Swiss chocolate is big business, of course, and not just the export market - Swiss people reportedly eat more chocolate than anyone else in the world. I'm not sure if that's true, though, or if tourists in Switzerland just buy a huge amount. In every town center of sufficient size, it seems, there's a bustling candy store. This was the packaged and bar chocolate corner of a large chocolatier in Luzern. The Swiss produce about 150,000 tons of this stuff a year.
One of our favorites was actually this friendly looking bar from a supermarket bin in Bern. It was full of honey nougat, which stuck to our teeth in a great way. The bear was printed on the chocolate too, though more crudely and with a strange, brown leer. Most of this had to be reconstituted in front of the air-conditioning duct in our car after it had been left for a few days in the hot glove compartment.
A more unsatisfying bar, with branding that seems suspicious. It wasn't all that good, despite having a (dubious?) pedigree and bits of cornflake in it. We noticed, too late, the caffeine part of the label. It was eaten a little too late in the afternoon for me - I usually don't drink coffee past one o'clock.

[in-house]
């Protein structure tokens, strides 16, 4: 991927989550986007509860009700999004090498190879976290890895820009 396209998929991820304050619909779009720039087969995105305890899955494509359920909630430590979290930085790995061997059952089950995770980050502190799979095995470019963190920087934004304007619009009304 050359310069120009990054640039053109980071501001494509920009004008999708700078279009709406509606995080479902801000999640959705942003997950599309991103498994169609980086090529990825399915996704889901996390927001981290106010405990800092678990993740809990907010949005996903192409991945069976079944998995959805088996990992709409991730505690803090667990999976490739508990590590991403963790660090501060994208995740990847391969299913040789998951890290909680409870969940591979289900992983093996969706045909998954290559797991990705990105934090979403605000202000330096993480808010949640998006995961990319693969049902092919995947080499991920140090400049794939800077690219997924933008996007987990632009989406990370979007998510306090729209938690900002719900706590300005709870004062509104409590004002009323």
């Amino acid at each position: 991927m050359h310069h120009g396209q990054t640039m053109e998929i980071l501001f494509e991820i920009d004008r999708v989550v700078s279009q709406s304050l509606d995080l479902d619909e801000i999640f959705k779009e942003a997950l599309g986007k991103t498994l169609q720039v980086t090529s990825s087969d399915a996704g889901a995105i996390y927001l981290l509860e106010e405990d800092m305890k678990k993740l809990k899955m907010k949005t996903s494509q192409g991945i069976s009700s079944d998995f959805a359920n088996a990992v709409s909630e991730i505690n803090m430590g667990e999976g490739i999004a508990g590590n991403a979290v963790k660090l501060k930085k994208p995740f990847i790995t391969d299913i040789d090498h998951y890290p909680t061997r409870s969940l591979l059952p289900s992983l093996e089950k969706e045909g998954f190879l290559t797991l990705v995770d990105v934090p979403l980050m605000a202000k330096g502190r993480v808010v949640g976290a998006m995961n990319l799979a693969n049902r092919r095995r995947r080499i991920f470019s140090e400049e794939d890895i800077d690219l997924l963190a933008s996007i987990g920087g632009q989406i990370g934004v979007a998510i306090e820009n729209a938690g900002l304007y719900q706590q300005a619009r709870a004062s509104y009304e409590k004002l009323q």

A strange one. I'm not sure why the note about banana-pulp is in English. Also, I'm not sure that they were telling the truth. It was a light, fake-bannana-flavored choco-chew. Not bad, but more perplexing than satisfying.
Finally, our favorite. A curious fact: Ovaltine, the name, is actually a result of a misspelling of Ovomaltine in the British trade registry. The original company was founded in Bern, where it is still produced, and the name has remained Ovomaltine here in Switzerland. Besides the powdered malt-whey drink, the brand also produces a popular chocolate bar. It is crunchy with malt shavings, not too sweet, very creamy and delicious.